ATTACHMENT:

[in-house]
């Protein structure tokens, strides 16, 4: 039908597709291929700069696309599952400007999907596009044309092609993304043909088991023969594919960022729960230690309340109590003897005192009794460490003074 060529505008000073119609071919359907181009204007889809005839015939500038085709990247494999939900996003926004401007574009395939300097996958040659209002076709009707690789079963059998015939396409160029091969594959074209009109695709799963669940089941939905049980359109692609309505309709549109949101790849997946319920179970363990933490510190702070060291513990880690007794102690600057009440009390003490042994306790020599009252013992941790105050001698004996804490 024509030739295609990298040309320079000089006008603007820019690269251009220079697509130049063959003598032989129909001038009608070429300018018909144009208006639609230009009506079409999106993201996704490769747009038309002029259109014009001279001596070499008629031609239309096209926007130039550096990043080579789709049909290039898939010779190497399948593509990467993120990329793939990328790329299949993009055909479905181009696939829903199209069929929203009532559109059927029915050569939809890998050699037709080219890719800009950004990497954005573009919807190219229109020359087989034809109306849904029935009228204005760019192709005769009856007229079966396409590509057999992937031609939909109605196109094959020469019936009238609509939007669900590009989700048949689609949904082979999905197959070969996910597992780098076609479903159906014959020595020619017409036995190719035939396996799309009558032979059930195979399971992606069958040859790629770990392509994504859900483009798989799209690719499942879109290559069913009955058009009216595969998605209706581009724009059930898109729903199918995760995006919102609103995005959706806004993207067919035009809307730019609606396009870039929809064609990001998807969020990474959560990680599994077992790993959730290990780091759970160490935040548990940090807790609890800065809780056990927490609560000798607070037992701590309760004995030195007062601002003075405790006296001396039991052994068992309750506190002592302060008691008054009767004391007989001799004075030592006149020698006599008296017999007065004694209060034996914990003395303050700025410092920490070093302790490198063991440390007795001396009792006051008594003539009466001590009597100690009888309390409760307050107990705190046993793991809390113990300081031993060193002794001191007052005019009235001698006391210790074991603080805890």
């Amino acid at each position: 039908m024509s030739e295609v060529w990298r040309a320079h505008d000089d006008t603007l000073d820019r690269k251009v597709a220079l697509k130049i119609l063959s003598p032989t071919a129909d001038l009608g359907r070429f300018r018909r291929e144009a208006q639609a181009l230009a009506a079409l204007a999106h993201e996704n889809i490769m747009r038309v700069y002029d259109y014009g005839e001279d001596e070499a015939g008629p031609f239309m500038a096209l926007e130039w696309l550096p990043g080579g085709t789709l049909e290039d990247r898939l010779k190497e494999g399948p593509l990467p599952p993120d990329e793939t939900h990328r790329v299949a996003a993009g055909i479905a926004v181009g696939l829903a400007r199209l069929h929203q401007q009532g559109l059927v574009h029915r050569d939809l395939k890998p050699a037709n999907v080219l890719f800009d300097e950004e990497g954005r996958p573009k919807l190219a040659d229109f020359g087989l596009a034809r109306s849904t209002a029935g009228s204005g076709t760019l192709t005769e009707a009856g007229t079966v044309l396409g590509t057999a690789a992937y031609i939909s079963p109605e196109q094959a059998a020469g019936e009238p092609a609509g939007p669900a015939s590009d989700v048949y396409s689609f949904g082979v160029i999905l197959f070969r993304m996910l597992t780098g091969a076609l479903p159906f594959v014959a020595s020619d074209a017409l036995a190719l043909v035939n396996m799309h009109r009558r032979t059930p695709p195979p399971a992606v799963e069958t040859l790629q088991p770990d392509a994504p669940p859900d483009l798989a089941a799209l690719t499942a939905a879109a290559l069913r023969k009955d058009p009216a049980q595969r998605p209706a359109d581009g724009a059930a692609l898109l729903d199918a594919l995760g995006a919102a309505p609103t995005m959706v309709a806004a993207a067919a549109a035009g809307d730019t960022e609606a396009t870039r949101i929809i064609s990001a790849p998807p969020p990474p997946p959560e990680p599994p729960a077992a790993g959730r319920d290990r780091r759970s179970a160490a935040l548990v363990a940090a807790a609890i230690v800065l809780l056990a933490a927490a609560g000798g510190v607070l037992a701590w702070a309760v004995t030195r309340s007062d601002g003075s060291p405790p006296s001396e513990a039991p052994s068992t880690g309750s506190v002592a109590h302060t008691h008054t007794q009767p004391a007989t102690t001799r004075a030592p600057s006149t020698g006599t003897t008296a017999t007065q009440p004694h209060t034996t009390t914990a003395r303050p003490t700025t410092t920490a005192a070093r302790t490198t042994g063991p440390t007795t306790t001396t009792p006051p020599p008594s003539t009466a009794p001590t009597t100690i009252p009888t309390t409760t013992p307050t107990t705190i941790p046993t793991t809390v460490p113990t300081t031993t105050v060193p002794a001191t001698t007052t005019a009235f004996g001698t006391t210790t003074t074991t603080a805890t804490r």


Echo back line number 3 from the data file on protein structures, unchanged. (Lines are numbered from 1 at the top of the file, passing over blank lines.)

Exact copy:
């Amino acid at each position: 039908m024509s030739e295609v060529w990298r040309a320079h505008d000089d006008t603007l000073d820019r690269k251009v597709a220079l697509k130049i119609l063959s003598p032989t071919a129909d001038l009608g359907r070429f300018r018909r291929e144009a208006q639609a181009l230009a009506a079409l204007a999106h993201e996704n889809i490769m747009r038309v700069y002029d259109y014009g005839e001279d001596e070499a015939g008629p031609f239309m500038a096209l926007e130039w696309l550096p990043g080579g085709t789709l049909e290039d990247r898939l010779k190497e494999g399948p593509l990467p599952p993120d990329e793939t939900h990328r790329v299949a996003a993009g055909i479905a926004v181009g696939l829903a400007r199209l069929h929203q401007q009532g559109l059927v574009h029915r050569d939809l395939k890998p050699a037709n999907v080219l890719f800009d300097e950004e990497g954005r996958p573009k919807l190219a040659d229109f020359g087989l596009a034809r109306s849904t209002a029935g009228s204005g076709t760019l192709t005769e009707a009856g007229t079966v044309l396409g590509t057999a690789a992937y031609i939909s079963p109605e196109q094959a059998a020469g019936e009238p092609a609509g939007p669900a015939s590009d989700v048949y396409s689609f949904g082979v160029i999905l197959f070969r993304m996910l597992t780098g091969a076609l479903p159906f594959v014959a020595s020619d074209a017409l036995a190719l043909v035939n396996m799309h009109r009558r032979t059930p695709p195979p399971a992606v799963e069958t040859l790629q088991p770990d392509a994504p669940p859900d483009l798989a089941a799209l690719t499942a939905a879109a290559l069913r023969k009955d058009p009216a049980q595969r998605p209706a359109d581009g724009a059930a692609l898109l729903d199918a594919l995760g995006a919102a309505p609103t995005m959706v309709a806004a993207a067919a549109a035009g809307d730019t960022e609606a396009t870039r949101i929809i064609s990001a790849p998807p969020p990474p997946p959560e990680p599994p729960a077992a790993g959730r319920d290990r780091r759970s179970a160490a935040l548990v363990a940090a807790a609890i230690v800065l809780l056990a933490a927490a609560g000798g510190v607070l037992a701590w702070a309760v004995t030195r309340s007062d601002g003075s060291p405790p006296s001396e513990a039991p052994s068992t880690g309750s506190v002592a109590h302060t008691h008054t007794q009767p004391a007989t102690t001799r004075a030592p600057s006149t020698g006599t003897t008296a017999t007065q009440p004694h209060t034996t009390t914990a003395r303050p003490t700025t410092t920490a005192a070093r302790t490198t042994g063991p440390t007795t306790t001396t009792p006051p020599p008594s003539t009466a009794p001590t009597t100690i009252p009888t309390t409760t013992p307050t107990t705190i941790p046993t793991t809390v460490p113990t300081t031993t105050v060193p002794a001191t001698t007052t005019a009235f004996g001698t006391t210790t003074t074991t603080a805890t804490r």